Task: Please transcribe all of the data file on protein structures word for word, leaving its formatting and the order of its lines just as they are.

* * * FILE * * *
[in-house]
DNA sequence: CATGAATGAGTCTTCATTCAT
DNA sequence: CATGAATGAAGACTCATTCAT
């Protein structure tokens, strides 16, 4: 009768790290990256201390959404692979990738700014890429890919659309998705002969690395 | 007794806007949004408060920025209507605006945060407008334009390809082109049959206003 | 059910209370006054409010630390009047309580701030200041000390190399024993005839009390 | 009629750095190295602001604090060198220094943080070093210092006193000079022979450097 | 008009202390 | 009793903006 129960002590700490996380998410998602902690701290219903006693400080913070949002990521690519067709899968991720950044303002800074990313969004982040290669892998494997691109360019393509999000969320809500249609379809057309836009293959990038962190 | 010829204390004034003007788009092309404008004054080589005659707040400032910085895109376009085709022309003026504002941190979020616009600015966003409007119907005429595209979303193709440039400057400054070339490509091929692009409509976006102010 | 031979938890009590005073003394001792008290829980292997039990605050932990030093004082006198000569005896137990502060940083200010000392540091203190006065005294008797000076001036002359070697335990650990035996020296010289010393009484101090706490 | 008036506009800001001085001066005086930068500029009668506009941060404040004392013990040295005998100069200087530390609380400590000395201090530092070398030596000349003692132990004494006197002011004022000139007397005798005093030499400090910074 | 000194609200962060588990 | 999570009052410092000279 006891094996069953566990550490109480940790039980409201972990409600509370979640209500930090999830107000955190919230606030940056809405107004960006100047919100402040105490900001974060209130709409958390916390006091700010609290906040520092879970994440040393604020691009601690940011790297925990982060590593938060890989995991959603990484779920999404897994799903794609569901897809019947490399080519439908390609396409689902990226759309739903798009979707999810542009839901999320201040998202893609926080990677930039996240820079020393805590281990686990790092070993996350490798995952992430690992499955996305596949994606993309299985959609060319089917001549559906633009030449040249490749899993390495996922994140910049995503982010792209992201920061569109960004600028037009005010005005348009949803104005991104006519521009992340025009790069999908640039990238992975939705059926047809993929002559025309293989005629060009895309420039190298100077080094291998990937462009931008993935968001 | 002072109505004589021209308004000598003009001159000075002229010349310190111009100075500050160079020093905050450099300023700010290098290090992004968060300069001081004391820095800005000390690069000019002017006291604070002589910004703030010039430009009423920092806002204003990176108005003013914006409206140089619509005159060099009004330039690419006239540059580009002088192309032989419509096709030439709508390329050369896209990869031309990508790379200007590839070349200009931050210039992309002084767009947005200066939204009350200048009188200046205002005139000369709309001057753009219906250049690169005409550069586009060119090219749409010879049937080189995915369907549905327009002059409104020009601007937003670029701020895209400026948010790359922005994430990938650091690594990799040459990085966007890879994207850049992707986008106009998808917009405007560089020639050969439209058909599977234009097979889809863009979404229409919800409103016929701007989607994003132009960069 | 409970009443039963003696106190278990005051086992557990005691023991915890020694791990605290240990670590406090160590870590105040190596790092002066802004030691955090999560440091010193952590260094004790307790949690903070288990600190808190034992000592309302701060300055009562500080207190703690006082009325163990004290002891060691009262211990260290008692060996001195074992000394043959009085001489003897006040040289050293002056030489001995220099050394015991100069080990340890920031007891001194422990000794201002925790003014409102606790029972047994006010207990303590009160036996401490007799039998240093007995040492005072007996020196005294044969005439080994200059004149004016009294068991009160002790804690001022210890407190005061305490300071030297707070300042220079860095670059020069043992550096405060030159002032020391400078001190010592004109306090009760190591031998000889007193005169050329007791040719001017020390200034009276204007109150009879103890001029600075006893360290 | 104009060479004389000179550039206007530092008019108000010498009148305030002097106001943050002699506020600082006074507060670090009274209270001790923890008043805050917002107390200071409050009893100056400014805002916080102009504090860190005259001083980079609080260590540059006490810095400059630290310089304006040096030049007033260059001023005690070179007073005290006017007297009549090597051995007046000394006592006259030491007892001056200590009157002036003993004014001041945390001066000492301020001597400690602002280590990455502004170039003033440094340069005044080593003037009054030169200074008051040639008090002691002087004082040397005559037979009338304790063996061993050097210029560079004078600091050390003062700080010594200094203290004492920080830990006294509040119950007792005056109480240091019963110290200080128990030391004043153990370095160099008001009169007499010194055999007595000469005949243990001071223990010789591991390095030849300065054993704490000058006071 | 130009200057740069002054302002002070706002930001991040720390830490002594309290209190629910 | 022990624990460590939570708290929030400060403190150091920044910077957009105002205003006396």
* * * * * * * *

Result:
[in-house]
DNA sequence: CATGAATGAGTCTTCATTCAT
DNA sequence: CATGAATGAAGACTCATTCAT
């Protein structure tokens, strides 16, 4: 009768790290990256201390959404692979990738700014890429890919659309998705002969690395 | 007794806007949004408060920025209507605006945060407008334009390809082109049959206003 | 059910209370006054409010630390009047309580701030200041000390190399024993005839009390 | 009629750095190295602001604090060198220094943080070093210092006193000079022979450097 | 008009202390 | 009793903006 129960002590700490996380998410998602902690701290219903006693400080913070949002990521690519067709899968991720950044303002800074990313969004982040290669892998494997691109360019393509999000969320809500249609379809057309836009293959990038962190 | 010829204390004034003007788009092309404008004054080589005659707040400032910085895109376009085709022309003026504002941190979020616009600015966003409007119907005429595209979303193709440039400057400054070339490509091929692009409509976006102010 | 031979938890009590005073003394001792008290829980292997039990605050932990030093004082006198000569005896137990502060940083200010000392540091203190006065005294008797000076001036002359070697335990650990035996020296010289010393009484101090706490 | 008036506009800001001085001066005086930068500029009668506009941060404040004392013990040295005998100069200087530390609380400590000395201090530092070398030596000349003692132990004494006197002011004022000139007397005798005093030499400090910074 | 000194609200962060588990 | 999570009052410092000279 006891094996069953566990550490109480940790039980409201972990409600509370979640209500930090999830107000955190919230606030940056809405107004960006100047919100402040105490900001974060209130709409958390916390006091700010609290906040520092879970994440040393604020691009601690940011790297925990982060590593938060890989995991959603990484779920999404897994799903794609569901897809019947490399080519439908390609396409689902990226759309739903798009979707999810542009839901999320201040998202893609926080990677930039996240820079020393805590281990686990790092070993996350490798995952992430690992499955996305596949994606993309299985959609060319089917001549559906633009030449040249490749899993390495996922994140910049995503982010792209992201920061569109960004600028037009005010005005348009949803104005991104006519521009992340025009790069999908640039990238992975939705059926047809993929002559025309293989005629060009895309420039190298100077080094291998990937462009931008993935968001 | 002072109505004589021209308004000598003009001159000075002229010349310190111009100075500050160079020093905050450099300023700010290098290090992004968060300069001081004391820095800005000390690069000019002017006291604070002589910004703030010039430009009423920092806002204003990176108005003013914006409206140089619509005159060099009004330039690419006239540059580009002088192309032989419509096709030439709508390329050369896209990869031309990508790379200007590839070349200009931050210039992309002084767009947005200066939204009350200048009188200046205002005139000369709309001057753009219906250049690169005409550069586009060119090219749409010879049937080189995915369907549905327009002059409104020009601007937003670029701020895209400026948010790359922005994430990938650091690594990799040459990085966007890879994207850049992707986008106009998808917009405007560089020639050969439209058909599977234009097979889809863009979404229409919800409103016929701007989607994003132009960069 | 409970009443039963003696106190278990005051086992557990005691023991915890020694791990605290240990670590406090160590870590105040190596790092002066802004030691955090999560440091010193952590260094004790307790949690903070288990600190808190034992000592309302701060300055009562500080207190703690006082009325163990004290002891060691009262211990260290008692060996001195074992000394043959009085001489003897006040040289050293002056030489001995220099050394015991100069080990340890920031007891001194422990000794201002925790003014409102606790029972047994006010207990303590009160036996401490007799039998240093007995040492005072007996020196005294044969005439080994200059004149004016009294068991009160002790804690001022210890407190005061305490300071030297707070300042220079860095670059020069043992550096405060030159002032020391400078001190010592004109306090009760190591031998000889007193005169050329007791040719001017020390200034009276204007109150009879103890001029600075006893360290 | 104009060479004389000179550039206007530092008019108000010498009148305030002097106001943050002699506020600082006074507060670090009274209270001790923890008043805050917002107390200071409050009893100056400014805002916080102009504090860190005259001083980079609080260590540059006490810095400059630290310089304006040096030049007033260059001023005690070179007073005290006017007297009549090597051995007046000394006592006259030491007892001056200590009157002036003993004014001041945390001066000492301020001597400690602002280590990455502004170039003033440094340069005044080593003037009054030169200074008051040639008090002691002087004082040397005559037979009338304790063996061993050097210029560079004078600091050390003062700080010594200094203290004492920080830990006294509040119950007792005056109480240091019963110290200080128990030391004043153990370095160099008001009169007499010194055999007595000469005949243990001071223990010789591991390095030849300065054993704490000058006071 | 130009200057740069002054302002002070706002930001991040720390830490002594309290209190629910 | 022990624990460590939570708290929030400060403190150091920044910077957009105002205003006396």